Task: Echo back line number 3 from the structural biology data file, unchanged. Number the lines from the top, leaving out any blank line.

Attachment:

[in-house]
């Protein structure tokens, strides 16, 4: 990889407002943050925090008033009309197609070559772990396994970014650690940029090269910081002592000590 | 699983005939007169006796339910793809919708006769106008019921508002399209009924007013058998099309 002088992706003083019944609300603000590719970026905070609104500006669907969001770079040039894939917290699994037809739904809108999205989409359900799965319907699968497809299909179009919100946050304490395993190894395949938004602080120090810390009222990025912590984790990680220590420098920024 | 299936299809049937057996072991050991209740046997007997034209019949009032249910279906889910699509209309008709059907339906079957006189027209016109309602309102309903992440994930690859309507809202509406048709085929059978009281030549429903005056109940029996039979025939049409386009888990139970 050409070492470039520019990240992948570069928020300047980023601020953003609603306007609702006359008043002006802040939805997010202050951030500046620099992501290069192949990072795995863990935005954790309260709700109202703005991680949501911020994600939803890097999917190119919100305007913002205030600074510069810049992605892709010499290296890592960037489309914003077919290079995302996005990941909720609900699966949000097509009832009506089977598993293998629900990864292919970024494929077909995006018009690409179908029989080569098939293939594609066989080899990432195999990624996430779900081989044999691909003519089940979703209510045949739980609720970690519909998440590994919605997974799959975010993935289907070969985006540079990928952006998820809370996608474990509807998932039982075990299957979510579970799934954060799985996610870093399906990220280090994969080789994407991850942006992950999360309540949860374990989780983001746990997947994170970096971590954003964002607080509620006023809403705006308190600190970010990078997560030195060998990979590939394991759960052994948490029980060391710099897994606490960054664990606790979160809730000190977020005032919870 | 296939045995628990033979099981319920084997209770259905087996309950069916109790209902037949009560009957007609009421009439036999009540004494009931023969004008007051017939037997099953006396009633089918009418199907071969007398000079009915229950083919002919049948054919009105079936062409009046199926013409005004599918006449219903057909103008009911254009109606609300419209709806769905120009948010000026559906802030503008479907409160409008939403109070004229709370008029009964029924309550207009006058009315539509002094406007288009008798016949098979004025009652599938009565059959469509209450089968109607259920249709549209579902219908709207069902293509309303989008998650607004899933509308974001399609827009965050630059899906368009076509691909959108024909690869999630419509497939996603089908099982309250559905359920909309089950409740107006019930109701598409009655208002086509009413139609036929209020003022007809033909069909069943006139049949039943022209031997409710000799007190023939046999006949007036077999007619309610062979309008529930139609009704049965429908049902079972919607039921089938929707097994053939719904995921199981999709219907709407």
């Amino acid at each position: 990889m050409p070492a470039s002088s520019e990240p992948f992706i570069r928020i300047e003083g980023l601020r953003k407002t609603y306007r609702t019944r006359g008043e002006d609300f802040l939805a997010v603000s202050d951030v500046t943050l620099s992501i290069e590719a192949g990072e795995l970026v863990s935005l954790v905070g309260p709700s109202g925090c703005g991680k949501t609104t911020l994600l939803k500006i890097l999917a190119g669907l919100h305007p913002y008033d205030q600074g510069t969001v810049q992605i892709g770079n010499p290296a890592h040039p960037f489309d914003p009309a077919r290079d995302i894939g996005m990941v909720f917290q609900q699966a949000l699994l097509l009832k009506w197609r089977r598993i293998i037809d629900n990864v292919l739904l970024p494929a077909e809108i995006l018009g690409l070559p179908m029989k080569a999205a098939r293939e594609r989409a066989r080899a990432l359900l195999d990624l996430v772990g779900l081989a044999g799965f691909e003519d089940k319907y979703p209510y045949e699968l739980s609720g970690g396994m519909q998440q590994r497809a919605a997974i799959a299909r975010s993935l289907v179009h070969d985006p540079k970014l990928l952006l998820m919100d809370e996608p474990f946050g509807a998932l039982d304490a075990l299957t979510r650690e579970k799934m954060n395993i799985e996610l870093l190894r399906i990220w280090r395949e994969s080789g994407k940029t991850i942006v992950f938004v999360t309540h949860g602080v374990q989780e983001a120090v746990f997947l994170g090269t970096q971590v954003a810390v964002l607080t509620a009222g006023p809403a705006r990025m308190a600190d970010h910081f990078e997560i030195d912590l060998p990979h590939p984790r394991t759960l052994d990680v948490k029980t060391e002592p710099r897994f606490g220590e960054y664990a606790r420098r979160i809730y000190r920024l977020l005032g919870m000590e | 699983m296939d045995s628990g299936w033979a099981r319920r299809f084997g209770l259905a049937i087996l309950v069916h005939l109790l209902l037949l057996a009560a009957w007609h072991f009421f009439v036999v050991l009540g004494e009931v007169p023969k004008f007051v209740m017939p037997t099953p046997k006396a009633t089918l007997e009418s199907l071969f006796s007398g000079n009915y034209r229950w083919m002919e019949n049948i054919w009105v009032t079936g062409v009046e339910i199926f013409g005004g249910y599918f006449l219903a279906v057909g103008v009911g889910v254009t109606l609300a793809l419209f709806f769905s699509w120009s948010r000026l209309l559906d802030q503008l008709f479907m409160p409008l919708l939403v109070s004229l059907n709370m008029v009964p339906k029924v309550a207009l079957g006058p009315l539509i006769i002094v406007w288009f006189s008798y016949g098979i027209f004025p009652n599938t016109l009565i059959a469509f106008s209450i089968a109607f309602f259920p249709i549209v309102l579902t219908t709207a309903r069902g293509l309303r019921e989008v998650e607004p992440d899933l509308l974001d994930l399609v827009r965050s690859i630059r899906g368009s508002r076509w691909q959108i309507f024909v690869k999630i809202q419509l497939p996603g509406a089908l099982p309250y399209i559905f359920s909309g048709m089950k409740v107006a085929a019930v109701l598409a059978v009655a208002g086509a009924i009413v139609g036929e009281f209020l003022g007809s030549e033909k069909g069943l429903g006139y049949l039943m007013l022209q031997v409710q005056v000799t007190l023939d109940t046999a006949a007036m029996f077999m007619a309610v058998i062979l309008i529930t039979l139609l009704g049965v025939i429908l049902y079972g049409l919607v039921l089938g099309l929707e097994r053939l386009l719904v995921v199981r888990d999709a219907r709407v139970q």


């Amino acid at each position: 990889m050409p070492a470039s002088s520019e990240p992948f992706i570069r928020i300047e003083g980023l601020r953003k407002t609603y306007r609702t019944r006359g008043e002006d609300f802040l939805a997010v603000s202050d951030v500046t943050l620099s992501i290069e590719a192949g990072e795995l970026v863990s935005l954790v905070g309260p709700s109202g925090c703005g991680k949501t609104t911020l994600l939803k500006i890097l999917a190119g669907l919100h305007p913002y008033d205030q600074g510069t969001v810049q992605i892709g770079n010499p290296a890592h040039p960037f489309d914003p009309a077919r290079d995302i894939g996005m990941v909720f917290q609900q699966a949000l699994l097509l009832k009506w197609r089977r598993i293998i037809d629900n990864v292919l739904l970024p494929a077909e809108i995006l018009g690409l070559p179908m029989k080569a999205a098939r293939e594609r989409a066989r080899a990432l359900l195999d990624l996430v772990g779900l081989a044999g799965f691909e003519d089940k319907y979703p209510y045949e699968l739980s609720g970690g396994m519909q998440q590994r497809a919605a997974i799959a299909r975010s993935l289907v179009h070969d985006p540079k970014l990928l952006l998820m919100d809370e996608p474990f946050g509807a998932l039982d304490a075990l299957t979510r650690e579970k799934m954060n395993i799985e996610l870093l190894r399906i990220w280090r395949e994969s080789g994407k940029t991850i942006v992950f938004v999360t309540h949860g602080v374990q989780e983001a120090v746990f997947l994170g090269t970096q971590v954003a810390v964002l607080t509620a009222g006023p809403a705006r990025m308190a600190d970010h910081f990078e997560i030195d912590l060998p990979h590939p984790r394991t759960l052994d990680v948490k029980t060391e002592p710099r897994f606490g220590e960054y664990a606790r420098r979160i809730y000190r920024l977020l005032g919870m000590e | 699983m296939d045995s628990g299936w033979a099981r319920r299809f084997g209770l259905a049937i087996l309950v069916h005939l109790l209902l037949l057996a009560a009957w007609h072991f009421f009439v036999v050991l009540g004494e009931v007169p023969k004008f007051v209740m017939p037997t099953p046997k006396a009633t089918l007997e009418s199907l071969f006796s007398g000079n009915y034209r229950w083919m002919e019949n049948i054919w009105v009032t079936g062409v009046e339910i199926f013409g005004g249910y599918f006449l219903a279906v057909g103008v009911g889910v254009t109606l609300a793809l419209f709806f769905s699509w120009s948010r000026l209309l559906d802030q503008l008709f479907m409160p409008l919708l939403v109070s004229l059907n709370m008029v009964p339906k029924v309550a207009l079957g006058p009315l539509i006769i002094v406007w288009f006189s008798y016949g098979i027209f004025p009652n599938t016109l009565i059959a469509f106008s209450i089968a109607f309602f259920p249709i549209v309102l579902t219908t709207a309903r069902g293509l309303r019921e989008v998650e607004p992440d899933l509308l974001d994930l399609v827009r965050s690859i630059r899906g368009s508002r076509w691909q959108i309507f024909v690869k999630i809202q419509l497939p996603g509406a089908l099982p309250y399209i559905f359920s909309g048709m089950k409740v107006a085929a019930v109701l598409a059978v009655a208002g086509a009924i009413v139609g036929e009281f209020l003022g007809s030549e033909k069909g069943l429903g006139y049949l039943m007013l022209q031997v409710q005056v000799t007190l023939d109940t046999a006949a007036m029996f077999m007619a309610v058998i062979l309008i529930t039979l139609l009704g049965v025939i429908l049902y079972g049409l919607v039921l089938g099309l929707e097994r053939l386009l719904v995921v199981r888990d999709a219907r709407v139970q």